Published on September 2nd, 2014 | by Conor Smyth0
Hogwarts expatriate Daniel Radcliffe is the headliner here, but you might also recognise Zoe Kazan, one half of the meet-cute not-couple in Canadian-Irish production What If (retitled from The F-Word). She wrote Ruby Sparks (2009), a fun and acerbic satire of the Manic Pixie Dream Girl trope (an increasingly problematic term) in which she was the dreamt-up effervescent love interest for Paul Dano’s brooding, needy novelist. It is something of a pity, then, to see her taking on much more unchallenging genre material here. Adapted from T. J. Dawe and Michael Rinaldi’s Canadian play Toothpaste and Cigars, and directed by Michael Dowse (who did the winning The Goon), What If puts Radcliffe’s med-school dropout Wallace and Kazan’s horn-rimmed animator Chantry (it even sounds like ‘Ruby’) together for light-hearted and amicable romantic comedy that isn’t quite as smart as it thinks it is. The two meet at a party and instantly like each other, but Chantry’s got a long-time boyfriend (I Give It A Year’s Rafe Spall). So they stick to friends and protest that it’s all platonic. Can you guess what happens next?
In a small hat tip to rom-com canon, Wallace and Chantry run into one another at a screening of The Princess Bride, from When Harry Met Sally director Rob Reiner. It’s the least the film could do. It’s saner and less obnoxiously stupid than the average Kate Hudson abomination, but it’s still curdled in rom-com cliché. Wallace and Chantry both have slightly crazy best friends who act as a will-they-won’t-they Greek chorus (Adam Driver doing a less manic version of his Girls character). Chantry flies to Dublin to surprise her long-distance other half, and discovers him tipsily embracing a colleague. Chantry’s dress gets stuck and Wallace has to intervene (eyes closed!) in the dressing room. There’s even a scene where Wallace runs to the airport (twice). It’s a bit of a piss-take for sure, but, you know, he’s still running to the airport.
The well-worn narrative beats are wrapped up in a slightly self-aware, smart-aleck sensibility. Wallace and Chantry both communicate via an affected banter that I can only call ‘cutespeak’, a by-product of the story’s theatrical origins and the dialogue conventions of the ‘smart rom-com’. It’s particularly bad with Wallace, although that might be down to Radcliffe’s English accent: he comes off like an eager, over-articulate graduate student at a party. This is the default mode for the friends/lovers, for whom the script has too much affection. Neither really gets the chance to be anything other than smart-funny, which makes it really difficult to buy their personalities as resembling anything real. Even in Nora Ephron and Reiner’s archetypal genre example, both Harry and Sally sometimes came off as annoying, or needy, or full of themselves, or even sexy, like the way real people do (at least within the hyper-real standards of the genre). Heck, for a good portion of the film they openly dislike each other.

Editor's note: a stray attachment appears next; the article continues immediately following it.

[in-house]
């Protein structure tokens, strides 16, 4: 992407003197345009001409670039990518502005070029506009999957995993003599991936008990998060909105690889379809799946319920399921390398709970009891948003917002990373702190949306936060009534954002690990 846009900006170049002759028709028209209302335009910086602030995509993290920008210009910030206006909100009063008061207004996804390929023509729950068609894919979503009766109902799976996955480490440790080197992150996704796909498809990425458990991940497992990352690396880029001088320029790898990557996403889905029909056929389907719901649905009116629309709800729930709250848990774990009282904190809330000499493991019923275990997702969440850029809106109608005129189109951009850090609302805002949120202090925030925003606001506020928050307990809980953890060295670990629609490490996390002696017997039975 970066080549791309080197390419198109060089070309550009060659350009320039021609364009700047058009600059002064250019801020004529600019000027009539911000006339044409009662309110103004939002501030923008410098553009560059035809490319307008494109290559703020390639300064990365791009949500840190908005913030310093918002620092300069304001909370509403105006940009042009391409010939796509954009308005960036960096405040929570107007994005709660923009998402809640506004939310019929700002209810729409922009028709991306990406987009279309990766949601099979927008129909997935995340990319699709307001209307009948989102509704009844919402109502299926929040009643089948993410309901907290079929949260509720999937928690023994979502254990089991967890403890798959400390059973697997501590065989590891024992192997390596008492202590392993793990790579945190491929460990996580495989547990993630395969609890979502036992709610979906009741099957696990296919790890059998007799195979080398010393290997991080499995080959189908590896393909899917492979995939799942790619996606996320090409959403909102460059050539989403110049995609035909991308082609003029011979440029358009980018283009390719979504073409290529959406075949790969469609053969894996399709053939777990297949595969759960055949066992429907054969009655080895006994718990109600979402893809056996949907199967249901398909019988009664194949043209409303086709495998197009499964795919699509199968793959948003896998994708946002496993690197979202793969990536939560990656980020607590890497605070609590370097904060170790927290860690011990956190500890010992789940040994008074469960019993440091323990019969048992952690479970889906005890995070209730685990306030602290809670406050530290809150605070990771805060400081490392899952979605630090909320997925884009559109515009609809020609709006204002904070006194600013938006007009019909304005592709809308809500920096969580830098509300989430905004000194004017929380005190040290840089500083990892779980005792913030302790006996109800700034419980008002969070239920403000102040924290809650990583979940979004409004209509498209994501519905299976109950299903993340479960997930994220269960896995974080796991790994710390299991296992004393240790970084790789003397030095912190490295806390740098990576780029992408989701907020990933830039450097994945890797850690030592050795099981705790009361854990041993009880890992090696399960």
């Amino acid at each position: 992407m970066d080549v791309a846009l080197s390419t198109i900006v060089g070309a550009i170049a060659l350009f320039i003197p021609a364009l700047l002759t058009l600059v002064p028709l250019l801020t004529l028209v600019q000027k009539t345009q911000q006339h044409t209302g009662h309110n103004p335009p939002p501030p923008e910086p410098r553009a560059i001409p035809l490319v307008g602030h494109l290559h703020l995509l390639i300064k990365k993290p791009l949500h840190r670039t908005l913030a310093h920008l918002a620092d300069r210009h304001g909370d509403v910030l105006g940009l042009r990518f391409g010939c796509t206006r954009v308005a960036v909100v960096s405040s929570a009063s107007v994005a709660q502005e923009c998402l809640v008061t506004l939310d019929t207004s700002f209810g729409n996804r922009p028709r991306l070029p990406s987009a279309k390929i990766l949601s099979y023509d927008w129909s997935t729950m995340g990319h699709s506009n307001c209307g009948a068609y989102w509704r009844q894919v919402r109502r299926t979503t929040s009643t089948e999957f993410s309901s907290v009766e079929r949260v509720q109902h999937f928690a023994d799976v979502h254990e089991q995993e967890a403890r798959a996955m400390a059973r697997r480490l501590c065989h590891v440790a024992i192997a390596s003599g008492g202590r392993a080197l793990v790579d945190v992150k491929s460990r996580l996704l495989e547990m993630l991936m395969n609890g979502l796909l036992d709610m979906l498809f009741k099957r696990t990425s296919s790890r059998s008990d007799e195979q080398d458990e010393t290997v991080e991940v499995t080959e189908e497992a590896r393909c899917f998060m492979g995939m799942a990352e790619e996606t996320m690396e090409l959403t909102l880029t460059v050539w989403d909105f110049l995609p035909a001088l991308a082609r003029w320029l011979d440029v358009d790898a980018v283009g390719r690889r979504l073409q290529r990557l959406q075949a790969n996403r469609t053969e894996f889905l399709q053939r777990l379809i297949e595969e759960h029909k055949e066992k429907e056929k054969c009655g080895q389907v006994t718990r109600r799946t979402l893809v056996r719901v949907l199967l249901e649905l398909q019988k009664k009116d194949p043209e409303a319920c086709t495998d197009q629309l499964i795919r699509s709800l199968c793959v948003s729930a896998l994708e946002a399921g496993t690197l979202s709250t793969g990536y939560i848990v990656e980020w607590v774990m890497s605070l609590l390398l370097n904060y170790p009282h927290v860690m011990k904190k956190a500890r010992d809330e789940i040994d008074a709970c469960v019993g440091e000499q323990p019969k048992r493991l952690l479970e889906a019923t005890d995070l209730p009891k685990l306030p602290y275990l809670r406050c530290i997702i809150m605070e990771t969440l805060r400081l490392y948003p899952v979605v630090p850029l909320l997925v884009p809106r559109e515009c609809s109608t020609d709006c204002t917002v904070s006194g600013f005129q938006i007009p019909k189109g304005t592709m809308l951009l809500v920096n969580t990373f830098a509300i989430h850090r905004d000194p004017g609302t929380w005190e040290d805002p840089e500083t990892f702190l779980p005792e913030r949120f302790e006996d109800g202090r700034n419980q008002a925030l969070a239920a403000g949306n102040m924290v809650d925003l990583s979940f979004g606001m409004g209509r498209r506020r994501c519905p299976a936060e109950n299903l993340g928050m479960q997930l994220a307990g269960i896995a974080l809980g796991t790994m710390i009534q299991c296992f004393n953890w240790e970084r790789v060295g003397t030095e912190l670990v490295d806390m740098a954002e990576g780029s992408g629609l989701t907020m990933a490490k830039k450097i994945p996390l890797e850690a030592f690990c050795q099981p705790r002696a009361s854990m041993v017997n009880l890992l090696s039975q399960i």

The film ends with Wallace and Chantry in the same place as where they met, literally and metaphorically: a friend’s kitchen, rearranging word tiles on the fridge to make quirky little poems. From the get-go, they are obviously meant to be together. They are two versions of the same character (her friends jokingly refer to him as the male Chandry or ‘Mandry’), they speak the same dialectic and they are equally indulged by the film. Neither really does anything that demonstrates their worthiness of love, and both go through the story not really making decisions, or experiencing the consequences of the decisions they have already made. In the end, Chantry doesn’t even have to decide between her boyfriend or Wallace. They both just get what they want, because that’s how fairytales, even the wordy ones, work. Conor Smyth